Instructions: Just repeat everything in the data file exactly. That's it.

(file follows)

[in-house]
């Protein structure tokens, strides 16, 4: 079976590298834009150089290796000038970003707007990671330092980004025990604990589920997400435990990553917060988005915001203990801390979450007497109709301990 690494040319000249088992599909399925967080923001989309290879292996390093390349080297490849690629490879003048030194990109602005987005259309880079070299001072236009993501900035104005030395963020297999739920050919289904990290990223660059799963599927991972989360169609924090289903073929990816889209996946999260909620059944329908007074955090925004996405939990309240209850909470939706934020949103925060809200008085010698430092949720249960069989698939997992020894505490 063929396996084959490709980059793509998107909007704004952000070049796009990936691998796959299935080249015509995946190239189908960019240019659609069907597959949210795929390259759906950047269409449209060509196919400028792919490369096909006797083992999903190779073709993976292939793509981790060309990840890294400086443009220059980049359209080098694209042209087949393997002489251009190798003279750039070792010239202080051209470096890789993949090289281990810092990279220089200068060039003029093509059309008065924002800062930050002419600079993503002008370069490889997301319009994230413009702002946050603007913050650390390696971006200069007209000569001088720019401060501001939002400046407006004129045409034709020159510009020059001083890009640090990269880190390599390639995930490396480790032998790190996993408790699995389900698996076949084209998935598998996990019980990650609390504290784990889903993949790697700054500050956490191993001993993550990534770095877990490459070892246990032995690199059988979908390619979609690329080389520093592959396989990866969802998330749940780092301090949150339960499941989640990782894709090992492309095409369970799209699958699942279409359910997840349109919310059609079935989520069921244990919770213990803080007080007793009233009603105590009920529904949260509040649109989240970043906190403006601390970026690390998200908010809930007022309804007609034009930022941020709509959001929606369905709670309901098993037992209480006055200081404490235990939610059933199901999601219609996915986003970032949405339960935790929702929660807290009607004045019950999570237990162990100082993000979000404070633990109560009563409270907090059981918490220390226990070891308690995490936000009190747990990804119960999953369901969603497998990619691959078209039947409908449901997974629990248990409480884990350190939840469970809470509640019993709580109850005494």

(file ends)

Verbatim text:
[in-house]
């Protein structure tokens, strides 16, 4: 079976590298834009150089290796000038970003707007990671330092980004025990604990589920997400435990990553917060988005915001203990801390979450007497109709301990 690494040319000249088992599909399925967080923001989309290879292996390093390349080297490849690629490879003048030194990109602005987005259309880079070299001072236009993501900035104005030395963020297999739920050919289904990290990223660059799963599927991972989360169609924090289903073929990816889209996946999260909620059944329908007074955090925004996405939990309240209850909470939706934020949103925060809200008085010698430092949720249960069989698939997992020894505490 063929396996084959490709980059793509998107909007704004952000070049796009990936691998796959299935080249015509995946190239189908960019240019659609069907597959949210795929390259759906950047269409449209060509196919400028792919490369096909006797083992999903190779073709993976292939793509981790060309990840890294400086443009220059980049359209080098694209042209087949393997002489251009190798003279750039070792010239202080051209470096890789993949090289281990810092990279220089200068060039003029093509059309008065924002800062930050002419600079993503002008370069490889997301319009994230413009702002946050603007913050650390390696971006200069007209000569001088720019401060501001939002400046407006004129045409034709020159510009020059001083890009640090990269880190390599390639995930490396480790032998790190996993408790699995389900698996076949084209998935598998996990019980990650609390504290784990889903993949790697700054500050956490191993001993993550990534770095877990490459070892246990032995690199059988979908390619979609690329080389520093592959396989990866969802998330749940780092301090949150339960499941989640990782894709090992492309095409369970799209699958699942279409359910997840349109919310059609079935989520069921244990919770213990803080007080007793009233009603105590009920529904949260509040649109989240970043906190403006601390970026690390998200908010809930007022309804007609034009930022941020709509959001929606369905709670309901098993037992209480006055200081404490235990939610059933199901999601219609996915986003970032949405339960935790929702929660807290009607004045019950999570237990162990100082993000979000404070633990109560009563409270907090059981918490220390226990070891308690995490936000009190747990990804119960999953369901969603497998990619691959078209039947409908449901997974629990248990409480884990350190939840469970809470509640019993709580109850005494």